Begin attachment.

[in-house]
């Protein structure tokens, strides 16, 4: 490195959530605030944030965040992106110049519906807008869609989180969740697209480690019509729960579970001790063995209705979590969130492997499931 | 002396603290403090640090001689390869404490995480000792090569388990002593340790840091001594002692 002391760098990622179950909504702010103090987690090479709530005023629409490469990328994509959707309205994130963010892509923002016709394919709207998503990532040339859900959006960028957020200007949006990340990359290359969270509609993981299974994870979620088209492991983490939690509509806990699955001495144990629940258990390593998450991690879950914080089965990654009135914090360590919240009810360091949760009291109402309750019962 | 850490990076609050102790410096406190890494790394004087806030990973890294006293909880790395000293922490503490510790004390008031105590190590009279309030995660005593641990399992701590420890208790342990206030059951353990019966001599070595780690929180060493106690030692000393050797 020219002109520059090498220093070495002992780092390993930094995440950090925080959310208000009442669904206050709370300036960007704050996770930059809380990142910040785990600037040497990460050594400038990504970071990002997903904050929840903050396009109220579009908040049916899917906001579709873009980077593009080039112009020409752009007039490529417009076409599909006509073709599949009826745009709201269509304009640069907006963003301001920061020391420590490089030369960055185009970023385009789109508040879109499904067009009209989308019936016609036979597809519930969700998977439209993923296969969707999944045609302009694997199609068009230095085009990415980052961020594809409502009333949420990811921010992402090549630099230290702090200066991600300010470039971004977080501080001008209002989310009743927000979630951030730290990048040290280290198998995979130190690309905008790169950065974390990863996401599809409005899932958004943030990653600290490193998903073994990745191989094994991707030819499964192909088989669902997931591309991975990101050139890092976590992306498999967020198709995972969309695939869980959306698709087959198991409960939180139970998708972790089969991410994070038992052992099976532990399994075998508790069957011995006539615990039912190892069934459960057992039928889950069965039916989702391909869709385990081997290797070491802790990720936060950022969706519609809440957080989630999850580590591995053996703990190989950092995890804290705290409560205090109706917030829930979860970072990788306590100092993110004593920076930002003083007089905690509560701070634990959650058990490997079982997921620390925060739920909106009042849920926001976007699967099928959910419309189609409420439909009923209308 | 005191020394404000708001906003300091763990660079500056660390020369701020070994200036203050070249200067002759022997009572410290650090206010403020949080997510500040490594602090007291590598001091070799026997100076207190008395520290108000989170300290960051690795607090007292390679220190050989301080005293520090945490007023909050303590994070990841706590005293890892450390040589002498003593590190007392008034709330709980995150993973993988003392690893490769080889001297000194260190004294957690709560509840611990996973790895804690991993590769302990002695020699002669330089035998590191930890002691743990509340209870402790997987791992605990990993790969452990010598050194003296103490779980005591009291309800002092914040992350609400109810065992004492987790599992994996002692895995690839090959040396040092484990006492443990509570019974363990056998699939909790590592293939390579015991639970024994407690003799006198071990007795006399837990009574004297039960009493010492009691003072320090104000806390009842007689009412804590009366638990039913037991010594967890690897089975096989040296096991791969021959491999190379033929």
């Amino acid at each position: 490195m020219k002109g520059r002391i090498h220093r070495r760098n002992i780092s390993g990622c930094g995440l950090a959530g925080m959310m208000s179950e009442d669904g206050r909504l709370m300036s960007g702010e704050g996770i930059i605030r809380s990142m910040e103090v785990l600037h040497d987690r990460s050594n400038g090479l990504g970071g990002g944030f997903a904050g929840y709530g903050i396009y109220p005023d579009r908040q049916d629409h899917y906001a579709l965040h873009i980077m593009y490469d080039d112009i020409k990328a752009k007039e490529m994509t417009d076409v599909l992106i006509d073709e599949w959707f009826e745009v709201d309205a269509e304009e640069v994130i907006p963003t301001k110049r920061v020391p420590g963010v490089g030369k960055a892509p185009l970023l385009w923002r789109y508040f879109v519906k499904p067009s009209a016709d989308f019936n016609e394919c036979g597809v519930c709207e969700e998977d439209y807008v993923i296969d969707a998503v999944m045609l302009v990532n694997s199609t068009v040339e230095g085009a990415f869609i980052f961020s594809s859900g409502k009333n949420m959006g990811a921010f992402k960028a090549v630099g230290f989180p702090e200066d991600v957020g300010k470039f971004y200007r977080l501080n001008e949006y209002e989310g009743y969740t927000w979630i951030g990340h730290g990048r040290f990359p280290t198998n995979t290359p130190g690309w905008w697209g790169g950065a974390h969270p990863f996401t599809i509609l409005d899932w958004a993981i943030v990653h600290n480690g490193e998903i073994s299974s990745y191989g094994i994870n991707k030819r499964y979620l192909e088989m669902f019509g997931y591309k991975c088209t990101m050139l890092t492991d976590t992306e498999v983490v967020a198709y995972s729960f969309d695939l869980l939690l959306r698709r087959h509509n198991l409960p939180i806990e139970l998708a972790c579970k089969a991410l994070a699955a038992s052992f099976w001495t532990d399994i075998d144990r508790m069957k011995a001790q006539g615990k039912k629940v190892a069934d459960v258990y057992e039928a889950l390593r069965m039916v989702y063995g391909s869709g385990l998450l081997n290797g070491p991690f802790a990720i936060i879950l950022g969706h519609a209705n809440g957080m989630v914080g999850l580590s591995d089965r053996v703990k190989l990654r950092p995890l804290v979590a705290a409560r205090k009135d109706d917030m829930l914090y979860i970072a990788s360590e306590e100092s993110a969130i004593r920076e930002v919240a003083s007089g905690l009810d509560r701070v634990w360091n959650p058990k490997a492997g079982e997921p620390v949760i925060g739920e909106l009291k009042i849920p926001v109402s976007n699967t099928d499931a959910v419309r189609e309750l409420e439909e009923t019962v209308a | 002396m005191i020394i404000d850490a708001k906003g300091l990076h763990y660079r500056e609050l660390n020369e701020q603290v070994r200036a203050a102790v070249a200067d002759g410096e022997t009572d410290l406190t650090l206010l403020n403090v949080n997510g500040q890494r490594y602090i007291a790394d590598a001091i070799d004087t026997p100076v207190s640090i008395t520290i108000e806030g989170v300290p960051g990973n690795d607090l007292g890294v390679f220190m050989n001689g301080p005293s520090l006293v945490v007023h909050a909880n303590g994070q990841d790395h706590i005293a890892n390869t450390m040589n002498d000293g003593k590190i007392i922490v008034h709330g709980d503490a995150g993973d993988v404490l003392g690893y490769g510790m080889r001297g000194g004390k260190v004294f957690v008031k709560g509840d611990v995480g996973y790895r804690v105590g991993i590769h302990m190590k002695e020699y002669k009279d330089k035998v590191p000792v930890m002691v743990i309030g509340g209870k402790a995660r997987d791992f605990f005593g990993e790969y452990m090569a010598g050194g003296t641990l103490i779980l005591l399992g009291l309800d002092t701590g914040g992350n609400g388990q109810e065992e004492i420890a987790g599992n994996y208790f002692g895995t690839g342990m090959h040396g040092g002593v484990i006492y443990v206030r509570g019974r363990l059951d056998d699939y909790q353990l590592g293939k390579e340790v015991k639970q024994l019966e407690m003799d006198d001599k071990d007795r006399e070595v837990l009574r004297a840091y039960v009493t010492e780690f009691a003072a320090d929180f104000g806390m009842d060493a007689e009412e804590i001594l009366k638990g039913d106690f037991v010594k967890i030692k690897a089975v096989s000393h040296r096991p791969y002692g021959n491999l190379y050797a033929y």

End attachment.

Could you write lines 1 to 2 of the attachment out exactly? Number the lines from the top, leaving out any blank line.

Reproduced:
[in-house]
């Protein structure tokens, strides 16, 4: 490195959530605030944030965040992106110049519906807008869609989180969740697209480690019509729960579970001790063995209705979590969130492997499931 | 002396603290403090640090001689390869404490995480000792090569388990002593340790840091001594002692 002391760098990622179950909504702010103090987690090479709530005023629409490469990328994509959707309205994130963010892509923002016709394919709207998503990532040339859900959006960028957020200007949006990340990359290359969270509609993981299974994870979620088209492991983490939690509509806990699955001495144990629940258990390593998450991690879950914080089965990654009135914090360590919240009810360091949760009291109402309750019962 | 850490990076609050102790410096406190890494790394004087806030990973890294006293909880790395000293922490503490510790004390008031105590190590009279309030995660005593641990399992701590420890208790342990206030059951353990019966001599070595780690929180060493106690030692000393050797 020219002109520059090498220093070495002992780092390993930094995440950090925080959310208000009442669904206050709370300036960007704050996770930059809380990142910040785990600037040497990460050594400038990504970071990002997903904050929840903050396009109220579009908040049916899917906001579709873009980077593009080039112009020409752009007039490529417009076409599909006509073709599949009826745009709201269509304009640069907006963003301001920061020391420590490089030369960055185009970023385009789109508040879109499904067009009209989308019936016609036979597809519930969700998977439209993923296969969707999944045609302009694997199609068009230095085009990415980052961020594809409502009333949420990811921010992402090549630099230290702090200066991600300010470039971004977080501080001008209002989310009743927000979630951030730290990048040290280290198998995979130190690309905008790169950065974390990863996401599809409005899932958004943030990653600290490193998903073994990745191989094994991707030819499964192909088989669902997931591309991975990101050139890092976590992306498999967020198709995972969309695939869980959306698709087959198991409960939180139970998708972790089969991410994070038992052992099976532990399994075998508790069957011995006539615990039912190892069934459960057992039928889950069965039916989702391909869709385990081997290797070491802790990720936060950022969706519609809440957080989630999850580590591995053996703990190989950092995890804290705290409560205090109706917030829930979860970072990788306590100092993110004593920076930002003083007089905690509560701070634990959650058990490997079982997921620390925060739920909106009042849920926001976007699967099928959910419309189609409420439909009923209308 | 005191020394404000708001906003300091763990660079500056660390020369701020070994200036203050070249200067002759022997009572410290650090206010403020949080997510500040490594602090007291590598001091070799026997100076207190008395520290108000989170300290960051690795607090007292390679220190050989301080005293520090945490007023909050303590994070990841706590005293890892450390040589002498003593590190007392008034709330709980995150993973993988003392690893490769080889001297000194260190004294957690709560509840611990996973790895804690991993590769302990002695020699002669330089035998590191930890002691743990509340209870402790997987791992605990990993790969452990010598050194003296103490779980005591009291309800002092914040992350609400109810065992004492987790599992994996002692895995690839090959040396040092484990006492443990509570019974363990056998699939909790590592293939390579015991639970024994407690003799006198071990007795006399837990009574004297039960009493010492009691003072320090104000806390009842007689009412804590009366638990039913037991010594967890690897089975096989040296096991791969021959491999190379033929």